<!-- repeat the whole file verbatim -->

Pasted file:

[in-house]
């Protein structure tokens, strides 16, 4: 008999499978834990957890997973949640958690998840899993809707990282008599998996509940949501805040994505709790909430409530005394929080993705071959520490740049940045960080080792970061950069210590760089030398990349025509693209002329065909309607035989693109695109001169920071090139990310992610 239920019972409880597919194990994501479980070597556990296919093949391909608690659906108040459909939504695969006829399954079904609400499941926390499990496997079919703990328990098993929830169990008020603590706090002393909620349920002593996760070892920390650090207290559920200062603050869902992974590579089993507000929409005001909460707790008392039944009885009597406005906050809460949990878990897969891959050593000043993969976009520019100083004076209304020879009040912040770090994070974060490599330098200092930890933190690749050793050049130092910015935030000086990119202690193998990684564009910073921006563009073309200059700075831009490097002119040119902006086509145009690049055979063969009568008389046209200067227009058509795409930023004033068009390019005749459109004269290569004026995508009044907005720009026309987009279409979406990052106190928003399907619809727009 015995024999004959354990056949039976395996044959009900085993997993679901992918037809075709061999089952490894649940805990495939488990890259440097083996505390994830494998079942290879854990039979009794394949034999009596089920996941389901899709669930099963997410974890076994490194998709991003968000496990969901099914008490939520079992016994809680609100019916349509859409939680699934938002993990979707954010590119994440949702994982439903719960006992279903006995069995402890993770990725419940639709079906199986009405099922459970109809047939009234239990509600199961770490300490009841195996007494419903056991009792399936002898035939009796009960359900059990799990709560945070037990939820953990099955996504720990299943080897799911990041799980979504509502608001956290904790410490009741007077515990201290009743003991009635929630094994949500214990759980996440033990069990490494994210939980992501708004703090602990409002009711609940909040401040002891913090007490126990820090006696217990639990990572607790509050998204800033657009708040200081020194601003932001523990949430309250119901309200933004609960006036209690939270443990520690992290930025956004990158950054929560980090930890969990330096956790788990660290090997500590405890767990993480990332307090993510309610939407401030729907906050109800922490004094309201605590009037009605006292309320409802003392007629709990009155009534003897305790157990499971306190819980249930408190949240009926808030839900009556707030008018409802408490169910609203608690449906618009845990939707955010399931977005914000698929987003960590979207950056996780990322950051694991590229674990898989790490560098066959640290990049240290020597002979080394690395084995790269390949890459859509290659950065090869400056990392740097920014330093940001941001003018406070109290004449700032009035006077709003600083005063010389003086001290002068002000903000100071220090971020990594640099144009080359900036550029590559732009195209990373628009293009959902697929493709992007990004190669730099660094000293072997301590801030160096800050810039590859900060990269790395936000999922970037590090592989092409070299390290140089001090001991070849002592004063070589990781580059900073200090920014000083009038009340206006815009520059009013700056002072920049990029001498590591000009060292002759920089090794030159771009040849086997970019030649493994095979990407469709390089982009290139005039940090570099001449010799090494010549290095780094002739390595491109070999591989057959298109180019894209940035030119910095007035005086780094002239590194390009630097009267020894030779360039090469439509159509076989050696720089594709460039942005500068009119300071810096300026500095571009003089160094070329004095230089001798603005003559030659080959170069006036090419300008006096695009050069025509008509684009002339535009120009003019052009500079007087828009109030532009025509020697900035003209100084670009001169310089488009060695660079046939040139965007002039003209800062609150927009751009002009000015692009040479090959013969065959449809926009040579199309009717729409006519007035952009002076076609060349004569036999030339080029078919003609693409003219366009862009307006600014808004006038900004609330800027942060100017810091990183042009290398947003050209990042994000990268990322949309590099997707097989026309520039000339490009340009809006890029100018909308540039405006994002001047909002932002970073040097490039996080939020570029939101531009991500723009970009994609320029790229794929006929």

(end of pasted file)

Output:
[in-house]
């Protein structure tokens, strides 16, 4: 008999499978834990957890997973949640958690998840899993809707990282008599998996509940949501805040994505709790909430409530005394929080993705071959520490740049940045960080080792970061950069210590760089030398990349025509693209002329065909309607035989693109695109001169920071090139990310992610 239920019972409880597919194990994501479980070597556990296919093949391909608690659906108040459909939504695969006829399954079904609400499941926390499990496997079919703990328990098993929830169990008020603590706090002393909620349920002593996760070892920390650090207290559920200062603050869902992974590579089993507000929409005001909460707790008392039944009885009597406005906050809460949990878990897969891959050593000043993969976009520019100083004076209304020879009040912040770090994070974060490599330098200092930890933190690749050793050049130092910015935030000086990119202690193998990684564009910073921006563009073309200059700075831009490097002119040119902006086509145009690049055979063969009568008389046209200067227009058509795409930023004033068009390019005749459109004269290569004026995508009044907005720009026309987009279409979406990052106190928003399907619809727009 015995024999004959354990056949039976395996044959009900085993997993679901992918037809075709061999089952490894649940805990495939488990890259440097083996505390994830494998079942290879854990039979009794394949034999009596089920996941389901899709669930099963997410974890076994490194998709991003968000496990969901099914008490939520079992016994809680609100019916349509859409939680699934938002993990979707954010590119994440949702994982439903719960006992279903006995069995402890993770990725419940639709079906199986009405099922459970109809047939009234239990509600199961770490300490009841195996007494419903056991009792399936002898035939009796009960359900059990799990709560945070037990939820953990099955996504720990299943080897799911990041799980979504509502608001956290904790410490009741007077515990201290009743003991009635929630094994949500214990759980996440033990069990490494994210939980992501708004703090602990409002009711609940909040401040002891913090007490126990820090006696217990639990990572607790509050998204800033657009708040200081020194601003932001523990949430309250119901309200933004609960006036209690939270443990520690992290930025956004990158950054929560980090930890969990330096956790788990660290090997500590405890767990993480990332307090993510309610939407401030729907906050109800922490004094309201605590009037009605006292309320409802003392007629709990009155009534003897305790157990499971306190819980249930408190949240009926808030839900009556707030008018409802408490169910609203608690449906618009845990939707955010399931977005914000698929987003960590979207950056996780990322950051694991590229674990898989790490560098066959640290990049240290020597002979080394690395084995790269390949890459859509290659950065090869400056990392740097920014330093940001941001003018406070109290004449700032009035006077709003600083005063010389003086001290002068002000903000100071220090971020990594640099144009080359900036550029590559732009195209990373628009293009959902697929493709992007990004190669730099660094000293072997301590801030160096800050810039590859900060990269790395936000999922970037590090592989092409070299390290140089001090001991070849002592004063070589990781580059900073200090920014000083009038009340206006815009520059009013700056002072920049990029001498590591000009060292002759920089090794030159771009040849086997970019030649493994095979990407469709390089982009290139005039940090570099001449010799090494010549290095780094002739390595491109070999591989057959298109180019894209940035030119910095007035005086780094002239590194390009630097009267020894030779360039090469439509159509076989050696720089594709460039942005500068009119300071810096300026500095571009003089160094070329004095230089001798603005003559030659080959170069006036090419300008006096695009050069025509008509684009002339535009120009003019052009500079007087828009109030532009025509020697900035003209100084670009001169310089488009060695660079046939040139965007002039003209800062609150927009751009002009000015692009040479090959013969065959449809926009040579199309009717729409006519007035952009002076076609060349004569036999030339080029078919003609693409003219366009862009307006600014808004006038900004609330800027942060100017810091990183042009290398947003050209990042994000990268990322949309590099997707097989026309520039000339490009340009809006890029100018909308540039405006994002001047909002932002970073040097490039996080939020570029939101531009991500723009970009994609320029790229794929006929």